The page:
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Acute angioedema response to topical 5-fluorouracil therapy

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Acute angioedema response to topical 5-fluorouracil therapy
Cory Maughan DO, William Lear MD
Dermatology Online Journal 19 (3): 13

Silver Falls Dermatology, Salem, Oregon


This is a case report involving a patient who was treated with topical 5-FU cream and subsequently developed a severe case of angioedema. This case presents the possibility of anaphylaxis to topical 5-FU treatments and/or the interaction with angiotensin converting enzyme inhibitors. To our knowledge there has been no prior reported case of this reaction. We present this unusual case along with a review of the current literature on angioedema.

Case report

Figure 1Figure 2

A 77-year-old man with a history of diffuse actinic keratosis presented to the outpatient clinic with progressive facial and peripheral edema. He complained of severe pruritis in his distal upper extremities, swelling of hands and lips, and dysphonia. The patient had been examined in the office 12 days prior and was given topical 5-Fluorouracil 0.5 percent cream for treatment of actinic keratoses on his chest. The patient stated that he initially applied the cream to his chest in prescribed amounts, but later began applying the medication several times daily. Approximately 9 days after beginning use of the cream the patient began to experience pruritis and swelling in both hands. Later, the patient experienced a near syncopal episode with and was seen in the emergency department where he was treated with benedryl, triamcinolone, and prednisone. On re-examination the following day the patient had significant swelling of his lower lip (Figure 1) and hands bilaterally (Figure 2), as well as significant dysphonia. At the time of the reaction the patient was taking lisinopril 20 mg per day and metformin 1500 mg per day. He had been taking these medications for a period of two years with no recent changes in dosing or evident side effects. The patient was instructed to stop usage of the 5-FU cream as well as his ACE inhibitor and return to the emergency department for further treatment. He subsequently received intravenous corticosteroids and was prescribed oral prednisone. The pruritis and swelling resolved over the following 2-3 days with no return of symptoms. The patient denied any known drug allergies or prior history of a similar reaction.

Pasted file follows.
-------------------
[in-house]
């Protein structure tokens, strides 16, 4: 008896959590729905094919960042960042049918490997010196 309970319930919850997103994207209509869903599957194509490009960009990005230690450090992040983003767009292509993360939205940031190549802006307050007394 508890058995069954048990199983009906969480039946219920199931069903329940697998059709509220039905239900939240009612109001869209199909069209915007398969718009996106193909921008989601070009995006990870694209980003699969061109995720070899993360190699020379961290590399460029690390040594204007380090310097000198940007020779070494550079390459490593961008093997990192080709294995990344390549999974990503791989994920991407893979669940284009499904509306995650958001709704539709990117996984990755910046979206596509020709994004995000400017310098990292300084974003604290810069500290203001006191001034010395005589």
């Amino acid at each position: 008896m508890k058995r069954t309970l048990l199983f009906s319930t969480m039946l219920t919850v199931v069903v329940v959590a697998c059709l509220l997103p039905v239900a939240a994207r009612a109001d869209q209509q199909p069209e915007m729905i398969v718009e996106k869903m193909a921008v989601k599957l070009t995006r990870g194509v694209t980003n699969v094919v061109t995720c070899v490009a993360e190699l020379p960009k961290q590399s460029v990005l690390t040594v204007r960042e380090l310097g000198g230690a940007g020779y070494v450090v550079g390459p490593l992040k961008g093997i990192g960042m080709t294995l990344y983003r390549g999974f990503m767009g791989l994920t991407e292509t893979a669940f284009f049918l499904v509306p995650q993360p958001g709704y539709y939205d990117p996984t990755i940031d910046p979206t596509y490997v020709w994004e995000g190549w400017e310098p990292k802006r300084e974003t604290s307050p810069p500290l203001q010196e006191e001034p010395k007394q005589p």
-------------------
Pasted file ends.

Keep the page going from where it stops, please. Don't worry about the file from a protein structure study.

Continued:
Although there has been a reported case of angioneurotic edema with use of intravenous 5-FU [1] we were unable to find reports of angioedema with topical use only. A number of cases of type I hypersensitivity skin reactions have also been reported with infusional treatment after initial topical exposure of 5-FU. [2]. Given the temporal nature of his response to the application of 5-FU, this appears to be most suggestive of a hypersensitivity reaction. It is possible that cross reactivity also occurred between 5-FU and his ACE inhibitor and their side chains as is reported in some instances of multivalent chemotherapy [3, 4]. The aforementioned also brings into question if the significant reaction to 5-FU may have triggered an angioedema response to his ACE inhibitor. To our knowledge this is the first reported case of angioedema with topical 5-FU use. Because it is a common medication used in the field of dermatology, doctors should be aware of this potential side effect and express caution when using similar agents in patients with a history of anaphylaxis, particularly those taking an ACE inhibitor.


1. Sridhar KS. Allergic reaction to 5-fluorouracil infusion. Cancer. 1986; 58:862-4 [PubMed]

2. Berstein T. Skin reactions to 5-fluorouracil. N Engl J Med. 1977; 297:337-8 [PubMed]

3. Assem ES. Drug Allergy. Curr Opin Immunol. 1989; 1:660-6 [PubMed]

4. De Weck AL. Drug allergy, immunotherapy, immune complexes, and anaphylaxis. Curr Opin Immunol. 1990; 2:548-57 [PubMed]

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